Earning an Associate of Science in Nursing (ASN) degree is one route into the health care industry. Today, nursing remains one of the largest and fastest growing career fields
Earning an Associate of Science in Nursing (ASN) degree is one route into the health care industry. Today, nursing remains one of the largest and fastest growing career fields in the U.S. According to the Bureau of Labor Statistics, nursing should see 22 percent growth between 2008 and 2018. In 2009, registered nurses earned median salaries of over $63,000.
There are various steps one must complete in order to become an ASN. While the actual process may vary depending on the school and program of choice, there are six common steps to earning an ASN:
The basic educational requirement for admission to an associate's degree in nursing is a high school diploma or GED. Often, many nursing programs require a minimum GPA of between 2.5 and 2.75 (on a scale of 4.0) in order to be admitted.
The second step is to complete either the SAT or ACT. Common scores for program admission include:
For students transferring from another college program, a series of prerequisite courses may be required before admittance. ASN nursing programs often evaluate completed credits for transfer and generally only accept credit for courses where a grade of "C" or higher is earned.
Some ASN programs offer pre-nursing programs that allow students to complete their prerequisites before entering the associate's degree in nursing program.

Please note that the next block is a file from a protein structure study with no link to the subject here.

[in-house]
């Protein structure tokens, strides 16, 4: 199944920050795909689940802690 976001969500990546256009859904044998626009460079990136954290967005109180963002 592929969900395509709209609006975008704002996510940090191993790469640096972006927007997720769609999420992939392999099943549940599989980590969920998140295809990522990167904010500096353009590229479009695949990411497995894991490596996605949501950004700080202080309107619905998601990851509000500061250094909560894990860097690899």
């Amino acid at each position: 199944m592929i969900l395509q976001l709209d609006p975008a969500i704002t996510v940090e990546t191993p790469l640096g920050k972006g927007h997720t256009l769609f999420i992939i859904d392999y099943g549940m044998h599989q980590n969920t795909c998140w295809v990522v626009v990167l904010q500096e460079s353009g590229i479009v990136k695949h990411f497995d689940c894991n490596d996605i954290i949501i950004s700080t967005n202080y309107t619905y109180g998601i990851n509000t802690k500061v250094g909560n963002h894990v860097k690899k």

Some schools require applicants to pass the NLN Pre-Admission Examination (PAX) for Registered Nursing (RN)--the PAX-RN or the PAX-VN/LPN for Practical/Vocational Nursing. Other schools may require students to pass the Test of Essential Academics Skills (TEAS) which covers subjects such as vocabulary, grammar, science, reading, and math.
Once students meet all the pre-admission requirements, applying to an ASN program is the next step. During this process, students must gather all required materials such as transcripts and letters of recommendation. Organization is key, and aiming to complete and turn in the application a week or two before it is due can prevent last-minute scrambles.
Once accepted, it is time to get studying. Programs typically take two years to complete the necessary classes and clinical training required to become an ASN. Typical coursework includes:
In all, ASN degrees require approximately 72 credit hours for graduation. After graduation, students can sit for the NCLEX-RN examination which is required to secure an RN license.
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